20 September 2011

Alumni

When you're a teacher, you sometimes wonder what the children in front of you will become. A bestselling novelist? A sport-star of international renown? A national politician? Or perhaps something more humble and unsung - a loving parent, a carpenter, a nursery nurse? I guess somebody once taught our Olympic rowers, our parliamentarians, our film directors but me - well I taught these young men:-

B&A
C,D,E & F
The first mixed race lad who I will call A to avoid connection by search engine is currently serving ten years in prison for killing the boy B on his left after a house party on a North Sheffield council estate went wrong. B was pursued by a pack of bloodthirsty yobs who accused him of taking a computer game without consent.

Months later, the gang of four from left to right - C, D, E and F attended a social soiree at the notorious Empire Club - you know the sort of thing - a cultured evening with lively discussion and a couple of bottles of Chilean Merlot. When they exited, they spotted A's older brother A2. Allegedly, since A's imprisonment, A2 had been throwing his weight around on the estate, seeking revenge for his brother's incarceration.

A2 was left unconscious in the street but CCTV footage had recorded the vicious assault. Very soon C,D,E and F were arrested, each of them later sentenced to two years in jail. As F was led away, he yelled at the police that it was their fault. If they had done their job and nailed A2, he would not be going to prison. That was F all over. A horrid, lazy student who never accepted responsibility for his wrong doing. Accidentally, the letter F is most appropriate for him.

When the police visited C's house, they found some drugs and a handgun which increased his sentence considerably. Rumour has it that he was actually the one who stabbed B to death in the first place. To tell you the truth, at school C was a much pleasanter lad than F. And I recall A's first day at my last school. His mother brought him into the "duty room" where I was supervising kids who'd been booted out of their lessons. She said we'd have no trouble with A - he was brighter and better behaved than A2 - but I was already noting his sneering dark eyes and wondering why he'd just been expelled from his first secondary school at the age of twelve.

I wonder if A,C,D,E and F will in the future attend a school reunion - perhaps ten years further on. Swapping photos and stories, delighting in memories of the "best days of their lives". Doubt it somehow.

10 comments:

  1. It is an interesting point, seeing what becomes of your little charges.

    A friend of ours is a retired teacher and a lad she taught throughout secondary school who today was sentenced to six years in prison for attempting to recruit Taliban fighters on Longsight market.

    A 'lovely lad' she thought him 13 years ago.

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  2. I wish teachers COULD follow up on their students. It might help give them insight into what kind of adults their students will become. Some of the young people who are Bob's friends had trouble in school, but they always were hard workers, polite, and capable kids outside of school, and that's how they've grown. I think some of their old teachers would be amazed.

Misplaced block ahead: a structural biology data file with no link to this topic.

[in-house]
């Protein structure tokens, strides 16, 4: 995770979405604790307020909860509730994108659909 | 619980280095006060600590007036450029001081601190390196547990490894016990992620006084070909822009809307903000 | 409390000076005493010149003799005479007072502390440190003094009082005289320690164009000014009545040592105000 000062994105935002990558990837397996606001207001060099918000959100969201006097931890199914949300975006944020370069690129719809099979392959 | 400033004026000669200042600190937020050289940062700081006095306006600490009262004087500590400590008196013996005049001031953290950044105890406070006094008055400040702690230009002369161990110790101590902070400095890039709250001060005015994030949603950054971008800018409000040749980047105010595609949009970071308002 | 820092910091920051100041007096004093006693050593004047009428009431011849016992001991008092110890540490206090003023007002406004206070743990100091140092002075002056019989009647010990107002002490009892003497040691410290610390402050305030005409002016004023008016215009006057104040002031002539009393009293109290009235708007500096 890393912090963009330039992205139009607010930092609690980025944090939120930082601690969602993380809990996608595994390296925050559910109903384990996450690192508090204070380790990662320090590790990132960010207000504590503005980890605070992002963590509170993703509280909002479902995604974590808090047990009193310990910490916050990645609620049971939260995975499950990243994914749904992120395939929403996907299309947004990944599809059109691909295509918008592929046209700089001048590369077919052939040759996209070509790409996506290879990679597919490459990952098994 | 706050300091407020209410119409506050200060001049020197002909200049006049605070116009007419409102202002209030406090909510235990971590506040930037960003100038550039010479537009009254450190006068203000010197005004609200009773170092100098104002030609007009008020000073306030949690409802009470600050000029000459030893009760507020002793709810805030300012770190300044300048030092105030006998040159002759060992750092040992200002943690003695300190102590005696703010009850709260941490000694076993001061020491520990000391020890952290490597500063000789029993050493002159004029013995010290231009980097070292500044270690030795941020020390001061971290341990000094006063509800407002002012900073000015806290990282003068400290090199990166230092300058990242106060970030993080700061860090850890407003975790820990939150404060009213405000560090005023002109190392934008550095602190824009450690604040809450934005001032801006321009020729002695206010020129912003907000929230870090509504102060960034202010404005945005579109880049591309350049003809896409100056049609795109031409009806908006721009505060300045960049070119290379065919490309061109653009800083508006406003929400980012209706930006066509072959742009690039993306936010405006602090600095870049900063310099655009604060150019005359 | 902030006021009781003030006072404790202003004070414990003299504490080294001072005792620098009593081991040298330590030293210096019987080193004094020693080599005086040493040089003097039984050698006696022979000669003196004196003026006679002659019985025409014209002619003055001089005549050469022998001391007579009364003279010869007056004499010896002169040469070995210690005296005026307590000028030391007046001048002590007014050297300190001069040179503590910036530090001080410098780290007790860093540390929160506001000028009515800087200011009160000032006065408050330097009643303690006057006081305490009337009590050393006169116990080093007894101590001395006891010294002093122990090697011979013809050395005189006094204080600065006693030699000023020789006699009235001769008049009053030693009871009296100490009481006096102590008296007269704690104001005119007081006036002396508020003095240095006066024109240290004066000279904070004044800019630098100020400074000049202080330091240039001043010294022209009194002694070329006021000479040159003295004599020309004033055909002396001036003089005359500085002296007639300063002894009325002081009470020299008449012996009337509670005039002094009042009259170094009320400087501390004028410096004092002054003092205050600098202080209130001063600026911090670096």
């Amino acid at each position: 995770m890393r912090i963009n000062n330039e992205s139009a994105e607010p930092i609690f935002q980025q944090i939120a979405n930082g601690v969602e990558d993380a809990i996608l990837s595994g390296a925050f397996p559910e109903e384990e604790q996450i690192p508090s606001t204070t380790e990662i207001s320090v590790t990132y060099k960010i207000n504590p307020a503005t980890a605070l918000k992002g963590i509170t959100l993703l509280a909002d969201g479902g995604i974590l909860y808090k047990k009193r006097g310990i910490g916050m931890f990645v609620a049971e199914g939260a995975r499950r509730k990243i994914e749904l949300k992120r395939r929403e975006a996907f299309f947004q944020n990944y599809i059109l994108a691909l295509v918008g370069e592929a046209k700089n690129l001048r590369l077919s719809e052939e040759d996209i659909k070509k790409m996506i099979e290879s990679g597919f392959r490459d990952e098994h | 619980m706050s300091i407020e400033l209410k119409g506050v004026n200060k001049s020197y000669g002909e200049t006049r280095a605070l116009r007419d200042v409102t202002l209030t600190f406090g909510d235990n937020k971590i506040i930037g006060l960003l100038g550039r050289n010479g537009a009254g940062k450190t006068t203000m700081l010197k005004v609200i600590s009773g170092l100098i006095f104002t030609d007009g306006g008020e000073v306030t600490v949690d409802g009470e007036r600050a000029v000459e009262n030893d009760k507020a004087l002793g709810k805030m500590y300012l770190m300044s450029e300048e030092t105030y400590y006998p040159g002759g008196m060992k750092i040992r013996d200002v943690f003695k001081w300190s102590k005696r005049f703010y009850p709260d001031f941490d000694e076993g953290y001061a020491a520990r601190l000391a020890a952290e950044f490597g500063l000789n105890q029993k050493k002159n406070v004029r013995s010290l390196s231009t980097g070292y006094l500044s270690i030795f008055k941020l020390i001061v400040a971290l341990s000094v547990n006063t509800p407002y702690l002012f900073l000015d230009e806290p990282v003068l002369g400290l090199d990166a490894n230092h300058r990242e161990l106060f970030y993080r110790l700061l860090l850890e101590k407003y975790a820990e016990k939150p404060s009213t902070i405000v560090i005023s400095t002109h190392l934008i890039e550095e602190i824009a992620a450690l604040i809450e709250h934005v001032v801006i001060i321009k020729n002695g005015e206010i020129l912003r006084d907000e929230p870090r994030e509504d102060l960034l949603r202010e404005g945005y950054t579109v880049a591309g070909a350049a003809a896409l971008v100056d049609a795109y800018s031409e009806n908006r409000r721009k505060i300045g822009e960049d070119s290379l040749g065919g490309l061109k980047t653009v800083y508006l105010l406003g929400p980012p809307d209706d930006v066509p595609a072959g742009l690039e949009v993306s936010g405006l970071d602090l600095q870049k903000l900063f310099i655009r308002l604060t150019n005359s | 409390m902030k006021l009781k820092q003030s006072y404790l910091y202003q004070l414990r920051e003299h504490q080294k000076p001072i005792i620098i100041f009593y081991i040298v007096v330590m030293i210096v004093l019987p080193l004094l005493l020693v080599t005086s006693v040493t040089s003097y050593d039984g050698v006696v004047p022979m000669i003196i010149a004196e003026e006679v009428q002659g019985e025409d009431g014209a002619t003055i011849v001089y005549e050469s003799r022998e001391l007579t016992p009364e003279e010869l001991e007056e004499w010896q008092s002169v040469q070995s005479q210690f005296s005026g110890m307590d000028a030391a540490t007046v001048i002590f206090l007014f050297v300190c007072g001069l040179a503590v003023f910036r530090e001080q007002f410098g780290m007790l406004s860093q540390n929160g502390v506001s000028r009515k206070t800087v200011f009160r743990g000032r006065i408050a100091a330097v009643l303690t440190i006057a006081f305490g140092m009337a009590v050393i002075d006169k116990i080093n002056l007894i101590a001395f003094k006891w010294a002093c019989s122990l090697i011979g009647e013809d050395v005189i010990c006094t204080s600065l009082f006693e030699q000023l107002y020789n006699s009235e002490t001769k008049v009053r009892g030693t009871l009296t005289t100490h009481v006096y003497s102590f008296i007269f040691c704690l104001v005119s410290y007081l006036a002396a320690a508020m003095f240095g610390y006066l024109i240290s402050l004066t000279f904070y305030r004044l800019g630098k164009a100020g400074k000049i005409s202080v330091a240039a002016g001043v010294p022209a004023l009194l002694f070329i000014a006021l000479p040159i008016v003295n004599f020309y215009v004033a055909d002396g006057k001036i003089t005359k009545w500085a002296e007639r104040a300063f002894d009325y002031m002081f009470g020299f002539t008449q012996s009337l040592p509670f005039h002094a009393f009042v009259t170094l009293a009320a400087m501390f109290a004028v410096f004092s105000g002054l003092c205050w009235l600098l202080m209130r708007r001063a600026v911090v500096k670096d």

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  3. Oh dear, it's so depressing to see that line up. However, there are also many other past pupils who will have done well in their lives and are a testament to the time and energy invested in them by their teachers. You can't win 'em all!

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  4. you are a teacher
    not a miracle worker

    Mr Chips
    x

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  5. Looks like they will be holding their school reunion in another place.

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  6. Please email me, can't recognise who is who from that line up.

    Recognise A and 2 of the 4, but who were the rest?

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  7. I guess you don't stand a chance with some kids.

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  8. If only you had made them memorise Richard Lovelace's "To Althea, From Prison" or a bit of John Donne whilst they were in your charge, things would have turned out differently.

    Dream on.

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  9. Oh YP, it must have been so de-moralising for you to learn of these incidences, as with the murder of the young girl who had turned to prostitution, that you mentioned earlier in the year. I'm so sorry that what was a vocational profession for you appears to have brought you so much heartache and stress. Concentrate on those that you were able to come alongside and help. Good teachers are precious whether they come along in school-life or later and those whom you did help will remember you forever. x

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  10. Yes, I bet I've taught a few who are currently at Her Majesty's Pleasure too. I didn't dislike many that I taught - - so the ones I DID dislike have stuck in my mind, such as the weaselly little lad whose weekend hobby was taking a razor blade to football matches inside an orange. So sad to see stories like this.

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